Limit outdoor activity. The sun is hottest from 11 a.m. (D.S.T.) to 3 p.m., so try to stay indoors, or at least in shaded areas, during those times. If you must be outdoors, take frequent breaks, preferably in air-conditioned environments, and, if possible, take cool showers or baths to cool down.

Dress appropriately. Wear loose, lightweight, light-colored clothing. Wear a hat with wide brim.

Stay hydrated. Drink water frequently, from two to four cups of water every hour. Don’t wait until you’re thirsty to drink, because by then you’ve already started to dehydrate. Monitor urine color: If your urine is dark, you’re not drinking enough water. Urine should be light yellow or clear. And avoid alcoholic drinks, which can not only impair judgment regarding time spent in the heat but also dehydrate you.

Check the car. Despite all the awareness and warnings in the last few years, more children—51—died in hot cars in 2018 than any year on record. It happens to the most conscientious parents who simply have too many things on their minds. When transporting children, place something necessary—a purse or briefcase—next to the child. Keep car doors locked and never allow children to play in a car. And countless numbers of pets die when owners leave them alone in a hot car “just for a couple minutes.” Never leave pets alone in a closed car, even for a few minutes.

 

Check with us to see whether any medical conditions might make you more susceptible to heat.

Obesity Is a Little-Known Cancer Risk

When you think of ways to prevent cancer, you think of stopping smoking, avoiding the sun, getting regular screenings, and so on. But one way that might not occur to you is losing weight.

Therefore, our concierge family practice doctors in Jupiter thought you should know that there are 13 different types of cancer linked to overweight and obesity.

The risk

A recent article in The Washington Post reported that, although smoking is the number one preventable cause of cancer, killing more than 500,000 people in this country every year, “obesity is poised to take the top spot, as Americans’ waistlines continue to expand while tobacco use plummets.” It also appears that the more overweight a person is, the higher the cancer risk.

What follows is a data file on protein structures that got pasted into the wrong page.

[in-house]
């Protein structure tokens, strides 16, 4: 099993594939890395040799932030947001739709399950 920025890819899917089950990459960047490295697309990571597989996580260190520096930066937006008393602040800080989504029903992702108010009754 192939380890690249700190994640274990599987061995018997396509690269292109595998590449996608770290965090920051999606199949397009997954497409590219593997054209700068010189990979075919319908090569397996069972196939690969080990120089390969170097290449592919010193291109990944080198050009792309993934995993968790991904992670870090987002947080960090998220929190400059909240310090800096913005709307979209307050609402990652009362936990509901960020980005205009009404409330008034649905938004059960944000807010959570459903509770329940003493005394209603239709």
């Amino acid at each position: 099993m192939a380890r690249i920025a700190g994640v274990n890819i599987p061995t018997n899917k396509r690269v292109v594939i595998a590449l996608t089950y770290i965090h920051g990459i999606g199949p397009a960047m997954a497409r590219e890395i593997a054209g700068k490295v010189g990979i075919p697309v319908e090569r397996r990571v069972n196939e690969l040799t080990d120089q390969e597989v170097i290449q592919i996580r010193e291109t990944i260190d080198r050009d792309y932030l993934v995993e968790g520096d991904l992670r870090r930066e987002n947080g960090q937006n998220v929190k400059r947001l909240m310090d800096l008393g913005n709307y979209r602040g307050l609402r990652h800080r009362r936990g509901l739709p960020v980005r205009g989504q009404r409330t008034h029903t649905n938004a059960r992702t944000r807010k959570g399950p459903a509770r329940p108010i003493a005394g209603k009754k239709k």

According to the National Institutes of Health (NIH), the types of cancer that may be influenced by overweight include:

  • esophageal
  • thyroid
  • colon
  • renal
  • liver
  • melanoma
  • multiple myeloma
  • rectal
  • gallbladder
  • leukemia
  • lymphoma
  • prostate in men
  • post-menopausal breast and endometrial in women

Being overweight also makes it more difficult to survive once a cancer is diagnosed.

The American Cancer Society (ACS) says that excess body weight is thought to be responsible for about eight percent of all cancers in the United States, as well as about seven percent of all cancer deaths. In addition, having too much belly fat, regardless of body weight, is linked with an increased risk of colon and rectal cancer, and is probably linked to a higher risk of cancers of the pancreas, endometrium, and breast cancer in post-menopausal women.

The reasons

Despite the apparent links, researchers are not certain of the reason that increased weight raises the risk of cancer. But they do have some theories. The ACS believes that timing of weight gain plays a role.

“Being overweight during childhood and young adulthood might be more of a risk factor than gaining weight later in life for some cancers,” the ACS says. “For example, some research suggests that women who are overweight as teenagers (but not those who gain weight as adults) may be at higher risk for developing ovarian cancer before menopause.”

The Post reports that researchers are homing in on the “visceral” fat that surrounds internal organs as the culprit.

“Rather than being a harmless glob, this fat is a ‘metabolically active organ’ that produces hormones such as estrogen, which is associated with a higher risk of breast and some other cancers, according to the American Institute for Cancer Research. . . . The fat also secretes proteins that drive insulin levels higher, which may spur cell growth and increase the possibility of cancer. And it can cause chronic inflammation, another risk factor for the disease, according to the group.”

“It’s a complex interplay of metabolism, inflammation, and immunity,” Jennifer Ligibel, a breast oncologist at the Dana-Farber Cancer Institute, told the paper. “It creates an environment that is more permissive for cancer.”

It’s also possible that lifestyle choices which cause overweight—poor diet and lack of exercise—are themselves contributing factors.

The upshot

While the effect of losing weight on reducing cancer risk is still uncertain, the ACS believes reducing body weight is a good move.

“Some body changes that occur as a result of weight loss suggest it may, indeed, reduce cancer risk. For example, overweight or obese people who intentionally lose weight have reduced levels of certain hormones that are related to cancer risk, such as insulin, estrogens, and androgens.”

To improve cancer odds, Ligibel of Dana-Farber told The Post that even a five percent reduction in body weight produces a beneficial result on blood sugar and inflammation.

We know dieting is difficult, but the results are well worth it, not only in reducing the risk of cancers and heart disease, but in improved quality of life overall. If you are overweight, please see us for tips and advice on simple ways to slim down.